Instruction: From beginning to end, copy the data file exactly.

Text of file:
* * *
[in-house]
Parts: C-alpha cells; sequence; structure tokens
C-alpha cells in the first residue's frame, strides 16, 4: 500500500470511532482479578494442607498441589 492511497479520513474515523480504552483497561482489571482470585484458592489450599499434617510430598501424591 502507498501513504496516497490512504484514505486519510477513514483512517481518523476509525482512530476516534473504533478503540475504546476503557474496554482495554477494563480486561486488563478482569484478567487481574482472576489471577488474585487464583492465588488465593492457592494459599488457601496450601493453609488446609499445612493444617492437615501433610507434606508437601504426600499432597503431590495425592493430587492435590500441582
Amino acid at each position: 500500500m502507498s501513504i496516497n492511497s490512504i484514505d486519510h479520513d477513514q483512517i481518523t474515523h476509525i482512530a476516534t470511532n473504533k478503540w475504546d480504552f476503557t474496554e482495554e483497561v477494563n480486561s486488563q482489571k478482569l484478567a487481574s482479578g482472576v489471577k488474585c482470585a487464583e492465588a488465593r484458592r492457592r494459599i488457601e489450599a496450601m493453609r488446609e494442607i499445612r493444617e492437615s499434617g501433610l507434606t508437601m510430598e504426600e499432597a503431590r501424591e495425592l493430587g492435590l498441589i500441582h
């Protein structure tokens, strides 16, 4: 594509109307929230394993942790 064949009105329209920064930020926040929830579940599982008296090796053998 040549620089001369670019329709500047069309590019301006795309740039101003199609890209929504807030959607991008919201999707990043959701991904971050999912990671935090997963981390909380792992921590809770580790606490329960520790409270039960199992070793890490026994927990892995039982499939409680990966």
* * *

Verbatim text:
[in-house]
Parts: C-alpha cells; sequence; structure tokens
C-alpha cells in the first residue's frame, strides 16, 4: 500500500470511532482479578494442607498441589 492511497479520513474515523480504552483497561482489571482470585484458592489450599499434617510430598501424591 502507498501513504496516497490512504484514505486519510477513514483512517481518523476509525482512530476516534473504533478503540475504546476503557474496554482495554477494563480486561486488563478482569484478567487481574482472576489471577488474585487464583492465588488465593492457592494459599488457601496450601493453609488446609499445612493444617492437615501433610507434606508437601504426600499432597503431590495425592493430587492435590500441582
Amino acid at each position: 500500500m502507498s501513504i496516497n492511497s490512504i484514505d486519510h479520513d477513514q483512517i481518523t474515523h476509525i482512530a476516534t470511532n473504533k478503540w475504546d480504552f476503557t474496554e482495554e483497561v477494563n480486561s486488563q482489571k478482569l484478567a487481574s482479578g482472576v489471577k488474585c482470585a487464583e492465588a488465593r484458592r492457592r494459599i488457601e489450599a496450601m493453609r488446609e494442607i499445612r493444617e492437615s499434617g501433610l507434606t508437601m510430598e504426600e499432597a503431590r501424591e495425592l493430587g492435590l498441589i500441582h
């Protein structure tokens, strides 16, 4: 594509109307929230394993942790 064949009105329209920064930020926040929830579940599982008296090796053998 040549620089001369670019329709500047069309590019301006795309740039101003199609890209929504807030959607991008919201999707990043959701991904971050999912990671935090997963981390909380792992921590809770580790606490329960520790409270039960199992070793890490026994927990892995039982499939409680990966």